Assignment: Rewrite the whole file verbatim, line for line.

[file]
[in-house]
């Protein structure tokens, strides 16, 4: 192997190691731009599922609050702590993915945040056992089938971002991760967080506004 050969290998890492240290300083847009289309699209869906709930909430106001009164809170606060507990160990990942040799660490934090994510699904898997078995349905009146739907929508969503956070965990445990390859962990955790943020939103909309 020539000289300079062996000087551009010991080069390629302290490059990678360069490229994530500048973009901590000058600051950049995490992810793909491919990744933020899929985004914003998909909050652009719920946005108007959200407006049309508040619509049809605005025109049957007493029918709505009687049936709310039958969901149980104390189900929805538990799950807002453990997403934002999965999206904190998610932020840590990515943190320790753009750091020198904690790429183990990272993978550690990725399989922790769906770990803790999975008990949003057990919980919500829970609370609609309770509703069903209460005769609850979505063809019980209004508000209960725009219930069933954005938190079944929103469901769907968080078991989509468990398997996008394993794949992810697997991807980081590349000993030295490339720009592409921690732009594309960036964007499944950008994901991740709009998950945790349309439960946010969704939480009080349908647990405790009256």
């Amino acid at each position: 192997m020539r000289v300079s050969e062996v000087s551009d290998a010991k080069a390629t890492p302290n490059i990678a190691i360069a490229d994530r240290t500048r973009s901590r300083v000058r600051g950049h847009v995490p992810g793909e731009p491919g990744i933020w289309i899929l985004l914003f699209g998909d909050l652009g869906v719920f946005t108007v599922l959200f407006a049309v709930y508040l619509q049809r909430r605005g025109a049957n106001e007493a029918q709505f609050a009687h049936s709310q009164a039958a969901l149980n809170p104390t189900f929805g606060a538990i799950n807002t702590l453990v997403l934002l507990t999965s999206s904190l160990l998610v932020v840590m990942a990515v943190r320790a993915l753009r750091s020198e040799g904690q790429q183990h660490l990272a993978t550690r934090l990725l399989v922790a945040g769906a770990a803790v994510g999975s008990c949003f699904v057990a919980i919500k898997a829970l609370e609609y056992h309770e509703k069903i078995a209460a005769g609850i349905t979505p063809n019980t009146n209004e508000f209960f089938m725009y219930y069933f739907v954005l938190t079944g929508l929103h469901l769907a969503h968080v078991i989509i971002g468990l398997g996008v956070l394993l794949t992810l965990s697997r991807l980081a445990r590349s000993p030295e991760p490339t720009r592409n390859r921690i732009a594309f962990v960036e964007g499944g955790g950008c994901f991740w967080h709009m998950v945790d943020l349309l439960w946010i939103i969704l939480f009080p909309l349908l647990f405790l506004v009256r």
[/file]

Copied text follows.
[in-house]
């Protein structure tokens, strides 16, 4: 192997190691731009599922609050702590993915945040056992089938971002991760967080506004 050969290998890492240290300083847009289309699209869906709930909430106001009164809170606060507990160990990942040799660490934090994510699904898997078995349905009146739907929508969503956070965990445990390859962990955790943020939103909309 020539000289300079062996000087551009010991080069390629302290490059990678360069490229994530500048973009901590000058600051950049995490992810793909491919990744933020899929985004914003998909909050652009719920946005108007959200407006049309508040619509049809605005025109049957007493029918709505009687049936709310039958969901149980104390189900929805538990799950807002453990997403934002999965999206904190998610932020840590990515943190320790753009750091020198904690790429183990990272993978550690990725399989922790769906770990803790999975008990949003057990919980919500829970609370609609309770509703069903209460005769609850979505063809019980209004508000209960725009219930069933954005938190079944929103469901769907968080078991989509468990398997996008394993794949992810697997991807980081590349000993030295490339720009592409921690732009594309960036964007499944950008994901991740709009998950945790349309439960946010969704939480009080349908647990405790009256």
């Amino acid at each position: 192997m020539r000289v300079s050969e062996v000087s551009d290998a010991k080069a390629t890492p302290n490059i990678a190691i360069a490229d994530r240290t500048r973009s901590r300083v000058r600051g950049h847009v995490p992810g793909e731009p491919g990744i933020w289309i899929l985004l914003f699209g998909d909050l652009g869906v719920f946005t108007v599922l959200f407006a049309v709930y508040l619509q049809r909430r605005g025109a049957n106001e007493a029918q709505f609050a009687h049936s709310q009164a039958a969901l149980n809170p104390t189900f929805g606060a538990i799950n807002t702590l453990v997403l934002l507990t999965s999206s904190l160990l998610v932020v840590m990942a990515v943190r320790a993915l753009r750091s020198e040799g904690q790429q183990h660490l990272a993978t550690r934090l990725l399989v922790a945040g769906a770990a803790v994510g999975s008990c949003f699904v057990a919980i919500k898997a829970l609370e609609y056992h309770e509703k069903i078995a209460a005769g609850i349905t979505p063809n019980t009146n209004e508000f209960f089938m725009y219930y069933f739907v954005l938190t079944g929508l929103h469901l769907a969503h968080v078991i989509i971002g468990l398997g996008v956070l394993l794949t992810l965990s697997r991807l980081a445990r590349s000993p030295e991760p490339t720009r592409n390859r921690i732009a594309f962990v960036e964007g499944g955790g950008c994901f991740w967080h709009m998950v945790d943020l349309l439960w946010i939103i969704l939480f009080p909309l349908l647990f405790l506004v009256r």